On 14 March 2013, the EU data protection authorities of the Article 29 Working Party announced that they had adopted an opinion addressing the key data protection risks of mobile apps. According to the Working Party, the risks range from a lack of transparency and lack of awareness amongst app users to poor security measures, invalid consent mechanisms, a trend towards data maximization and elasticity of data processing purposes. The Working Party noted in its Opinion that many of these risks have already been examined by other international regulators, such as the US Federal Trade Commission ("FTC") and the Attorney General of the Californian Department of Justice.

The Working Party particularly focused on the obligations of app developers, like Google and Facebook, but also considered all other parties involved in the development and distribution of mobile apps in the EU (such as manufacturers of the Operating System and device, app stores and other parties involved in the processing of personal data (such as advertisers and analytics providers)).

The Working Party claims that on average 1,600 new apps are added to app stores daily and 37 apps are downloaded per smart phone user. Those apps collect large quantities of data, including photographs, or use location data. The Chairman of the Working Party, Jacob Khonstamm said that "[t]his often happens without the free and informed consent of users, resulting in a breach of European data protection laws".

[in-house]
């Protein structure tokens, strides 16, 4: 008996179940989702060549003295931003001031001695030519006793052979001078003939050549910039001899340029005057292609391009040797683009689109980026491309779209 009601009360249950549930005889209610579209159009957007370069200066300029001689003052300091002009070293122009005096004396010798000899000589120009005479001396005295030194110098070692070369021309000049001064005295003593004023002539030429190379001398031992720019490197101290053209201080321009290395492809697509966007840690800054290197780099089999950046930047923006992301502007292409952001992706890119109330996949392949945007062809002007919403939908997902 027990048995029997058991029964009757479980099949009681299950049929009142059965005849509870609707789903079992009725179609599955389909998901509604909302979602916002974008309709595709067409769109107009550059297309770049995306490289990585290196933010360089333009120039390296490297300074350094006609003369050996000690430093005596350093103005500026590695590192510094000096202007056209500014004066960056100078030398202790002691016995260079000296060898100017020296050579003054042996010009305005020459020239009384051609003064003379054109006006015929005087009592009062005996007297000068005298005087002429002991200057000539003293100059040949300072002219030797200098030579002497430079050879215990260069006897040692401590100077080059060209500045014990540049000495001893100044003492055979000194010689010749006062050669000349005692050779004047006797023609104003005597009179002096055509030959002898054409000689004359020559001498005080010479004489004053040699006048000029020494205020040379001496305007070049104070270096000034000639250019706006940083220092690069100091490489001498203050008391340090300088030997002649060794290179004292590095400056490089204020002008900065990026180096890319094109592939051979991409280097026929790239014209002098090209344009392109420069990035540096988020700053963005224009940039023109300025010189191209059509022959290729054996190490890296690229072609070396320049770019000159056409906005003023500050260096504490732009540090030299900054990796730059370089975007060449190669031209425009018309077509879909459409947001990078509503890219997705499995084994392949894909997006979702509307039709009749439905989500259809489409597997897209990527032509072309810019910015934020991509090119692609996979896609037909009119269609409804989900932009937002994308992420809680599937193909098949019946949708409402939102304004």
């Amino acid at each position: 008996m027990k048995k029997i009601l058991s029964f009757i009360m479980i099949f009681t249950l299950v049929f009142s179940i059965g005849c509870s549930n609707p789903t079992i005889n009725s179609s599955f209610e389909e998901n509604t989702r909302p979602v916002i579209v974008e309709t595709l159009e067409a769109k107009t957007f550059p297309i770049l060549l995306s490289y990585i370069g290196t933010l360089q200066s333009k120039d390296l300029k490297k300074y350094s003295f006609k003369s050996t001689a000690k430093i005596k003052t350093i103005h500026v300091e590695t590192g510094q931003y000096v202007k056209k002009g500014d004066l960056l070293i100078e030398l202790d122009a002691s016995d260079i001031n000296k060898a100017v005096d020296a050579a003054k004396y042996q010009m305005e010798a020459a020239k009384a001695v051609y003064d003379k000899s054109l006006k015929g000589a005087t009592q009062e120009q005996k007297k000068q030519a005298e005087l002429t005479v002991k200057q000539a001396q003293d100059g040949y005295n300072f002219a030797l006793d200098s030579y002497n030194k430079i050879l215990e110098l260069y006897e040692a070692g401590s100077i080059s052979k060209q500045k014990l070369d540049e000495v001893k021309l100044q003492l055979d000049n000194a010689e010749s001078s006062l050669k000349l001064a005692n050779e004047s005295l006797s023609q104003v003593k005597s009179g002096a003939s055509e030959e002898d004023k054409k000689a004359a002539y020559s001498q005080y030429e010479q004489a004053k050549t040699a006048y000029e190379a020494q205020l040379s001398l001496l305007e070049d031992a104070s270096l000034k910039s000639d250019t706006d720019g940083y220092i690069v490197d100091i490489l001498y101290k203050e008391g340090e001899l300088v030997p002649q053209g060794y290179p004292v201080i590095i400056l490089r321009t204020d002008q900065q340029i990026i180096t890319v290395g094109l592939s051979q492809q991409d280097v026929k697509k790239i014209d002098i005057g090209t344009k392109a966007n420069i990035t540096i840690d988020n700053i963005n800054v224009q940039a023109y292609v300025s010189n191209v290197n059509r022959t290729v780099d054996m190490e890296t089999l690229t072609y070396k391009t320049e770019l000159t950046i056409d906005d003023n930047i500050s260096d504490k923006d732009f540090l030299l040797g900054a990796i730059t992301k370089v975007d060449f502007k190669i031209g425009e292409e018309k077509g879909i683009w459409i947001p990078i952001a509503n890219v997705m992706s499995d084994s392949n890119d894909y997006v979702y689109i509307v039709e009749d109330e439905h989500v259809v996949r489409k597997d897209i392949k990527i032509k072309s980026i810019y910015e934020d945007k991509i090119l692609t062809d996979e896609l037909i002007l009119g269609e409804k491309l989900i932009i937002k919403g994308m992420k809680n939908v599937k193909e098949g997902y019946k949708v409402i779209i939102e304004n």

The Working Party highlighted that apps may have significant risks to the private life and reputation of users of smart phones, and went on to say that individuals must be in control of their personal data. In some instances where the purpose of the data processing is excessive and/or disproportionate, even if the user has consented, the app developer will not have a valid ground for processing data and would likely be in violation of EU data protection laws. The Working party said that app developers should ask for user consent before the app is able to collect, process, or store information on the mobile device.

Particular focus was given to processing data relating to children. The Working Party shares the concerns expressed by the FTC in its staff report on mobile apps for kids.

The Working Party also made conclusions and recommendations to the various parties involved in the mobile app ecosystem to consider and implement. The Working Party called on the industry to "use [its] creative talent to deliver more innovative solutions to effectively inform users on mobile privacy." It remains to be seen how the industry will answer.

The Press Release can be found here and the Opinion can be found here.